Don't Be A Victim Twice - Be A Wise Consumer

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Release date: 
October 4, 1999
Release Number: 

NEW CASTLE, Del. -- As people rebuild from flooding and wind-driven rain caused by Hurricane Floyd, many storm victims will seek contractors to help in the process. Most contractors are reputable, hard working individuals. Some people, however, try to take advantage of urgent repair needs in the wake of a disaster. Do not be a victim twice.

"Be especially alert for door-to-door solicitors who hand out make-shift flyers and ask for large cash deposits or advance payments in full," Sean Mulhern, Gov. Thomas Carper's authorized representative, said.

"As always, if the offer seems too good to be true," said Federal Cordinating Officer Steven Adukaitis, "it probably is." Adukaitis and Mulhern recommended the following before hiring a contractor:

Look first to licensed local contractors who have performed well in the past. If they cannot help you, ask them to recommend a reputable contractor. Some building departments and trade associations keep lists of contractors who work in the community. If you must hire someone whom you do not know, talk to several contractors before signing anything.

In order to protect yourself from contractor fraud, Attorney General M. Jane Brady and the Consumer Protection Unit of the Attorney General's Office offer the following information:

  • What kind of things should consumers consider in finding a contractor for a home improvement job? When seeking a contractor for a home improvement job, you should get an estimate from at least three reputable contractors. You may wish to contact the Better Business Bureau for information on the contractors from whom you want to receive bids. Ask the bidding contractors to supply the names and phone numbers of customers for whom they have done similar work. Contact the previous customers for information. Make sure that the contractor that you select is licensed and insured.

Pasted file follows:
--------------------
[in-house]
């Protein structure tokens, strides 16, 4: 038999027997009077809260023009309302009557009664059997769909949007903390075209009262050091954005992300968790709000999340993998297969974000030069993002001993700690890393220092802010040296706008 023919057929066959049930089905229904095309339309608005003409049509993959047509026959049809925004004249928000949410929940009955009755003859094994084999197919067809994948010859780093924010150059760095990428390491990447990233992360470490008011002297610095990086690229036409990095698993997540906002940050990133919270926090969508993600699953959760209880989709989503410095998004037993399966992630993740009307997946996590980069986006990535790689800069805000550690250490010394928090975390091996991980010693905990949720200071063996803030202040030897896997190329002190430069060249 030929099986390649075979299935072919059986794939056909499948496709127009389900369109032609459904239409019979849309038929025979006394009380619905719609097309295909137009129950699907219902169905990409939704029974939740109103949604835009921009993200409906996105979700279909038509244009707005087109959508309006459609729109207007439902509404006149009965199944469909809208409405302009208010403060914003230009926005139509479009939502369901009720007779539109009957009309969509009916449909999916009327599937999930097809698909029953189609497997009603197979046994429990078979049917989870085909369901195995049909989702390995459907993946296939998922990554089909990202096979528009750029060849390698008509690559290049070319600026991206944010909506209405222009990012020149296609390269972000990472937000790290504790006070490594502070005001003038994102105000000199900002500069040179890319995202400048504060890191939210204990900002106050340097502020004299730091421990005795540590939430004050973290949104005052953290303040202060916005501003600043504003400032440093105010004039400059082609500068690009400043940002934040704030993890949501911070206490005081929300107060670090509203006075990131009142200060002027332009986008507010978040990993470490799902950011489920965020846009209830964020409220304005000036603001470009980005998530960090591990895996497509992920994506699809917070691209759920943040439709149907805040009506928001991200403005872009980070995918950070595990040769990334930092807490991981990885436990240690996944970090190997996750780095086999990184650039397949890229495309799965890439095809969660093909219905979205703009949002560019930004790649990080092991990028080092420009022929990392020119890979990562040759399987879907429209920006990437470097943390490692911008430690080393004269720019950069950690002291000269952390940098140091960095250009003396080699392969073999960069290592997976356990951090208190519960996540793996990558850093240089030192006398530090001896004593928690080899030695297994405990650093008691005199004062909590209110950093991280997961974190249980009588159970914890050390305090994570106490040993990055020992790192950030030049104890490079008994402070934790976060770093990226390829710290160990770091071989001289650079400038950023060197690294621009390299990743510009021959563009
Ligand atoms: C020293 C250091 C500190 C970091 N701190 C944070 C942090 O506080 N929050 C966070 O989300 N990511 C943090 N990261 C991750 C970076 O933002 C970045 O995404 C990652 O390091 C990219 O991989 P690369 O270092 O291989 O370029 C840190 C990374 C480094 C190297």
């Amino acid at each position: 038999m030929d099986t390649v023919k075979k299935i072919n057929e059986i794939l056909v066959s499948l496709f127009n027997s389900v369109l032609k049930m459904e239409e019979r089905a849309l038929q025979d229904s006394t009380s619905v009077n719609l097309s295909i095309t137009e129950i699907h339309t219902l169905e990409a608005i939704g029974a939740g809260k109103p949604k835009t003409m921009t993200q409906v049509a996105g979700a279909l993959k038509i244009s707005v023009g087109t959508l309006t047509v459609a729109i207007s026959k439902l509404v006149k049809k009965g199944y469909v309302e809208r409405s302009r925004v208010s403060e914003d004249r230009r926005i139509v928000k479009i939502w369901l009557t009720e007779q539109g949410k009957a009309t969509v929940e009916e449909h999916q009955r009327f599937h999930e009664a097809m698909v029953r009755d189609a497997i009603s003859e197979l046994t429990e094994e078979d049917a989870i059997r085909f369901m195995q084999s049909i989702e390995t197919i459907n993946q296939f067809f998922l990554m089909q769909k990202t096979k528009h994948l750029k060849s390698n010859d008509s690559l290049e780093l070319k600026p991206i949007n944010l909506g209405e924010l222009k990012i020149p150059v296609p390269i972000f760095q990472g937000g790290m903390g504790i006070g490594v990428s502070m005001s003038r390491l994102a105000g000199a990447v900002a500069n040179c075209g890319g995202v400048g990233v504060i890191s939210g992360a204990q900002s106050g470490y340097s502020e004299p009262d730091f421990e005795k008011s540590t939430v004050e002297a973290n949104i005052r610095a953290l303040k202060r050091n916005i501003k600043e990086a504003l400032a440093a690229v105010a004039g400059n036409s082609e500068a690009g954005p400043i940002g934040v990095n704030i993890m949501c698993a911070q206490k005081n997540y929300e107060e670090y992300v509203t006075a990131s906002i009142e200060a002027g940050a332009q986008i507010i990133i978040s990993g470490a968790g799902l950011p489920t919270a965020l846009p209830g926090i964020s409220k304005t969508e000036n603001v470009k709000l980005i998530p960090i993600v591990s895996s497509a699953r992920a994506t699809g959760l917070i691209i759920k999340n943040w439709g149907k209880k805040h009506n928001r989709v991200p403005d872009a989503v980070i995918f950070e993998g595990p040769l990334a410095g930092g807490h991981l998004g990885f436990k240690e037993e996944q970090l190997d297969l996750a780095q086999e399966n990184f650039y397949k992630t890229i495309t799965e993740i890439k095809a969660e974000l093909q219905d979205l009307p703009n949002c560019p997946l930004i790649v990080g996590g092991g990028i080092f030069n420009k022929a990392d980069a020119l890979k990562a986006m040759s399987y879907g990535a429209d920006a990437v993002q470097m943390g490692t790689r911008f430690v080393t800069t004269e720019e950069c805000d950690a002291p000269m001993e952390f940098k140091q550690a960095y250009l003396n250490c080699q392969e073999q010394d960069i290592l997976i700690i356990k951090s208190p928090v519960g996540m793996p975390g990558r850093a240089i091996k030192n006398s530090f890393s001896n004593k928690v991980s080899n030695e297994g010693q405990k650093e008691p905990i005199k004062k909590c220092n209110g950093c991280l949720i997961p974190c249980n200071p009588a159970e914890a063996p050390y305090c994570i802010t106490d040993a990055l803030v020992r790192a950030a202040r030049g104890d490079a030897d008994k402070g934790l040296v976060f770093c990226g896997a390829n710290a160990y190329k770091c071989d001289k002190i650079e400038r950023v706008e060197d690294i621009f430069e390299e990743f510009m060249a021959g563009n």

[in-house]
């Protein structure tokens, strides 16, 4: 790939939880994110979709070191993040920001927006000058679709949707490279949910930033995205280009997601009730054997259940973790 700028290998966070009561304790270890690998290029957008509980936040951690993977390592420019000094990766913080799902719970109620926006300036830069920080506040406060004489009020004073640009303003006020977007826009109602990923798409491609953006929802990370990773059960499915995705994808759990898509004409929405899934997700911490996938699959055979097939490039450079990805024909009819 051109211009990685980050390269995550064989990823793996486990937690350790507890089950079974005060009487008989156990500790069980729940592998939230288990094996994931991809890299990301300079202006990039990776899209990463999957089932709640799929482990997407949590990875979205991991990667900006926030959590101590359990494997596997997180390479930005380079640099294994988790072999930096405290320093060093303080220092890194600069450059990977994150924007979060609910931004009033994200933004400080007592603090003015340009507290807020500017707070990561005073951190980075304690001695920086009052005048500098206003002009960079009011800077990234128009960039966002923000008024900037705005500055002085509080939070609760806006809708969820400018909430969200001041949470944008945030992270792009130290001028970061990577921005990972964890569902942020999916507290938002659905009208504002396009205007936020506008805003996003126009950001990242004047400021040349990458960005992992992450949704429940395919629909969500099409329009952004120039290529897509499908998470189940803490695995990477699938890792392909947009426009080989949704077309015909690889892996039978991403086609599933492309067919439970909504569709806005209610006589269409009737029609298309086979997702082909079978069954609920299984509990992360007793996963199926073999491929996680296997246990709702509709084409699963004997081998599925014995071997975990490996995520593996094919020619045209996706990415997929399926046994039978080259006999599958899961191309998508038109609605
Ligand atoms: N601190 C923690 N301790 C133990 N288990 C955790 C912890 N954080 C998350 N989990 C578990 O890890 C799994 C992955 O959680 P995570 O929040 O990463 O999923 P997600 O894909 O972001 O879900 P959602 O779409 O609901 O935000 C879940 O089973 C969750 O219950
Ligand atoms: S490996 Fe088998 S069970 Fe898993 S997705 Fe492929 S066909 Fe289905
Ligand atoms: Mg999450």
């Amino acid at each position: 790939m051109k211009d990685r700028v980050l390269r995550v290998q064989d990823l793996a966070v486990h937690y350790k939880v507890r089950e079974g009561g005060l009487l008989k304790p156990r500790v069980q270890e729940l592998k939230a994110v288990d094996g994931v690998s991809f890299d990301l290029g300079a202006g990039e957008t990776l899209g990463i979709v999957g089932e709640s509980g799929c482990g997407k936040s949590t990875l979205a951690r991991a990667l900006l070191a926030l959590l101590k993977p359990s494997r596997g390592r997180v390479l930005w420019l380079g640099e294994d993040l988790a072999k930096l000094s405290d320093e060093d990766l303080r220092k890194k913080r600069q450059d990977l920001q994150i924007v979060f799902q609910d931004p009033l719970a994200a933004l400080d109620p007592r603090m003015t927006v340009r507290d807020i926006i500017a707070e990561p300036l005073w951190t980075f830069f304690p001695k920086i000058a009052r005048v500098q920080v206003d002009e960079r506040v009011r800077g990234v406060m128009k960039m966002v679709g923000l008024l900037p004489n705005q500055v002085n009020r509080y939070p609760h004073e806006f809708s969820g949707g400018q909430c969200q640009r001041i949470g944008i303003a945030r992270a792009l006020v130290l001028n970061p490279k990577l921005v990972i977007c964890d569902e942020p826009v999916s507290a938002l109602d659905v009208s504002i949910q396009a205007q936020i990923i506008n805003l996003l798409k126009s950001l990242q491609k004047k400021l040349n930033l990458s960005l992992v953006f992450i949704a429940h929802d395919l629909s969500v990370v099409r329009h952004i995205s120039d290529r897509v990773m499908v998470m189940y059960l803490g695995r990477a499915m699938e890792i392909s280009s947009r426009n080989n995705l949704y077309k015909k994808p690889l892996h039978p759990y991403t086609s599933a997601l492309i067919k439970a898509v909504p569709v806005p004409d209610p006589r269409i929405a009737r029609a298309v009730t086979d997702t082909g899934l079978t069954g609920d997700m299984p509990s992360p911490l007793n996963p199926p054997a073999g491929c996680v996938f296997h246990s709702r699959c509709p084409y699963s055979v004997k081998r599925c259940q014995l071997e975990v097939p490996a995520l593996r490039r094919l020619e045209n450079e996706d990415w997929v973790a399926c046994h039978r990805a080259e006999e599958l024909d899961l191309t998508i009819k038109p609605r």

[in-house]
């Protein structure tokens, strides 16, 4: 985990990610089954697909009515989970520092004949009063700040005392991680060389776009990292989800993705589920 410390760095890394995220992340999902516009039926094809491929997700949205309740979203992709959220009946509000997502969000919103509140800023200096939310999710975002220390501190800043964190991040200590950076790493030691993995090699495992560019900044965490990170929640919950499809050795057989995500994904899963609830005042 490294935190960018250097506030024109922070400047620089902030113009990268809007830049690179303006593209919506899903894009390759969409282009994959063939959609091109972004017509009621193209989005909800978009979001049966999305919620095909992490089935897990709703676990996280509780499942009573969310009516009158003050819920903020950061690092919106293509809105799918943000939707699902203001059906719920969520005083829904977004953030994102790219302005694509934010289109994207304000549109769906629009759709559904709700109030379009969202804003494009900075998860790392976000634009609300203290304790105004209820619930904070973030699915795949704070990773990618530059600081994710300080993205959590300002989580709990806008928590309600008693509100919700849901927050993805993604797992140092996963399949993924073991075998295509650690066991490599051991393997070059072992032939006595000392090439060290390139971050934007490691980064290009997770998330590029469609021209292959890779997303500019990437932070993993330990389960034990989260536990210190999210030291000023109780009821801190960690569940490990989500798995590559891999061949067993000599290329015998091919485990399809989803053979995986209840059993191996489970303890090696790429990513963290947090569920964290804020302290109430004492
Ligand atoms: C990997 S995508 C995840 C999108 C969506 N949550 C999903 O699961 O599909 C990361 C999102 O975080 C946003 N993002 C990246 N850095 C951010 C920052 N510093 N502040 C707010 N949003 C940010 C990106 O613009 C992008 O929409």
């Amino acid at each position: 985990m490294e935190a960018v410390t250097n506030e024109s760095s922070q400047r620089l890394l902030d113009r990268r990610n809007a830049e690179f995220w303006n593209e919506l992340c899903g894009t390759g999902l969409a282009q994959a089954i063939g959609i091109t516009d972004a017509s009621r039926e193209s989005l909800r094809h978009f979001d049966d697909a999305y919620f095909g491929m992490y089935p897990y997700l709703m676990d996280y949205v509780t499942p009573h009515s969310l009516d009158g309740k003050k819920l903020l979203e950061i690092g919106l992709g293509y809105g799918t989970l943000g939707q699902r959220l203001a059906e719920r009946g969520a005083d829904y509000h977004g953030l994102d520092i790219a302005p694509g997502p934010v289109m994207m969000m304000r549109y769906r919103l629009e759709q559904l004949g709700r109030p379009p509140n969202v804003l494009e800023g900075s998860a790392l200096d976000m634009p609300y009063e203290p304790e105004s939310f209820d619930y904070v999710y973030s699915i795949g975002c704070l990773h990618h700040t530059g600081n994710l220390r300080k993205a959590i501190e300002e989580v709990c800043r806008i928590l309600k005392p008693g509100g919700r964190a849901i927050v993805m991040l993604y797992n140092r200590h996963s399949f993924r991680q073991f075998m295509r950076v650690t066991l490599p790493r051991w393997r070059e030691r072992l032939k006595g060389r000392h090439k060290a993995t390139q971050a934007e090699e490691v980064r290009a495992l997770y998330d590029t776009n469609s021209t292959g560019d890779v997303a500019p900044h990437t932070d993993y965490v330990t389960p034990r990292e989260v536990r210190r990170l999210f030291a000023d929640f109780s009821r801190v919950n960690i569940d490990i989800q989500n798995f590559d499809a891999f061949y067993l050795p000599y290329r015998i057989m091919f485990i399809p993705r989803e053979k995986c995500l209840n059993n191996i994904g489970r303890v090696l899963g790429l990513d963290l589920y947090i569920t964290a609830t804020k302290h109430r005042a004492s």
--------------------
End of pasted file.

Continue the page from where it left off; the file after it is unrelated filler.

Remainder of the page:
• What types of payment arrangements are best when contracting for home improvement work? When structuring a payment schedule with a contractor, never make a full payment up front. You should always insist on a receipt for any payment that you make to a contractor. You should also be aware that most reputable contractors will accept payments based upon the percentage of work completed.

  • Should an agreement for home improvement work be made in writing? Yes. Most reputable contractors will enter into a written agreement outlining the rights and responsibilities of each party, the work to be done and the payment schedule. If a contractor refuses to enter into a written agreement and a problem occurs, you may have no legal remedy.

  • Are there any types of home improvement contractors who have bad reputations? Yes. If you are approached by a "traveling" contractor who makes a home improvement offer that is too good to be true, be very careful. In many cases, these individuals are not licensed or insured. Also, many times they take a large cash payment up front without entering into a written contract and never return to complete the work. If they complete the work, it is often of poor quality and sometimes the materials and chemicals used by these people do more harm than good.

  • Do reputable contractors solicit door-to-door? Most reputable contractors do not solicit door to door. However, in Delaware, when you enter into a contract with a door-to-door solicitor, including a door-to-door contractor, the law requires that you be given 72 hours to cancel a contract that involves $25 or more.

  • What should I do if a contractor starts a project and does not return to complete it? If a contractor starts a project but does not return to complete it, you should immediately alert the Consumer Protection Unit of the Attorney General's Office. An in...
Last Updated: 
July 16, 2012 - 18:46
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